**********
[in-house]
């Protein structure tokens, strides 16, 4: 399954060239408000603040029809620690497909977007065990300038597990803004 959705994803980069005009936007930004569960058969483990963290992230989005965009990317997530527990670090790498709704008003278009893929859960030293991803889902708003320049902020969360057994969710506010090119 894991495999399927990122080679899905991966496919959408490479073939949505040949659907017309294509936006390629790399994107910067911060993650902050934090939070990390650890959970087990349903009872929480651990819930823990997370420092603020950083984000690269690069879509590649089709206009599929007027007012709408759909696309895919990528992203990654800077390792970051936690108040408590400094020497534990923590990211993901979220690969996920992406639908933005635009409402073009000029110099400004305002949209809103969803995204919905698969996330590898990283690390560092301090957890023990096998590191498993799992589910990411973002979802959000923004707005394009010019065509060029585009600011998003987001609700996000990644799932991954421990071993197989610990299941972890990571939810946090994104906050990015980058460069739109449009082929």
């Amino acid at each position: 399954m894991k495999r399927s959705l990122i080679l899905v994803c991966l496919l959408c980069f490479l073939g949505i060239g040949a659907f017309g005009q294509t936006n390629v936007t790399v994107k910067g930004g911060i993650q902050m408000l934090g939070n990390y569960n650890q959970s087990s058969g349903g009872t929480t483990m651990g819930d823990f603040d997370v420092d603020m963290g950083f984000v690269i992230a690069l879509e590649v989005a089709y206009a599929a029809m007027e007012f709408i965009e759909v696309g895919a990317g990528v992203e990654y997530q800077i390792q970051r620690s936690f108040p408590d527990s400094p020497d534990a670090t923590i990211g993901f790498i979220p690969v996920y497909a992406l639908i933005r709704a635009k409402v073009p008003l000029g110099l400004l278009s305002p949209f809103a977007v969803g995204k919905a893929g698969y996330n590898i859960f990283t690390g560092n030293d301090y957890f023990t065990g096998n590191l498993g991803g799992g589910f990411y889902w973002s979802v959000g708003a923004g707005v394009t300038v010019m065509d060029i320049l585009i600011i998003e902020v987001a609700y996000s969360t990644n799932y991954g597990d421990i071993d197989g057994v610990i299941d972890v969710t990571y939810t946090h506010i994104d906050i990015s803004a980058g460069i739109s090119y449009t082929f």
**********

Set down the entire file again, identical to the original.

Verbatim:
[in-house]
């Protein structure tokens, strides 16, 4: 399954060239408000603040029809620690497909977007065990300038597990803004 959705994803980069005009936007930004569960058969483990963290992230989005965009990317997530527990670090790498709704008003278009893929859960030293991803889902708003320049902020969360057994969710506010090119 894991495999399927990122080679899905991966496919959408490479073939949505040949659907017309294509936006390629790399994107910067911060993650902050934090939070990390650890959970087990349903009872929480651990819930823990997370420092603020950083984000690269690069879509590649089709206009599929007027007012709408759909696309895919990528992203990654800077390792970051936690108040408590400094020497534990923590990211993901979220690969996920992406639908933005635009409402073009000029110099400004305002949209809103969803995204919905698969996330590898990283690390560092301090957890023990096998590191498993799992589910990411973002979802959000923004707005394009010019065509060029585009600011998003987001609700996000990644799932991954421990071993197989610990299941972890990571939810946090994104906050990015980058460069739109449009082929």
């Amino acid at each position: 399954m894991k495999r399927s959705l990122i080679l899905v994803c991966l496919l959408c980069f490479l073939g949505i060239g040949a659907f017309g005009q294509t936006n390629v936007t790399v994107k910067g930004g911060i993650q902050m408000l934090g939070n990390y569960n650890q959970s087990s058969g349903g009872t929480t483990m651990g819930d823990f603040d997370v420092d603020m963290g950083f984000v690269i992230a690069l879509e590649v989005a089709y206009a599929a029809m007027e007012f709408i965009e759909v696309g895919a990317g990528v992203e990654y997530q800077i390792q970051r620690s936690f108040p408590d527990s400094p020497d534990a670090t923590i990211g993901f790498i979220p690969v996920y497909a992406l639908i933005r709704a635009k409402v073009p008003l000029g110099l400004l278009s305002p949209f809103a977007v969803g995204k919905a893929g698969y996330n590898i859960f990283t690390g560092n030293d301090y957890f023990t065990g096998n590191l498993g991803g799992g589910f990411y889902w973002s979802v959000g708003a923004g707005v394009t300038v010019m065509d060029i320049l585009i600011i998003e902020v987001a609700y996000s969360t990644n799932y991954g597990d421990i071993d197989g057994v610990i299941d972890v969710t990571y939810t946090h506010i994104d906050i990015s803004a980058g460069i739109s090119y449009t082929f």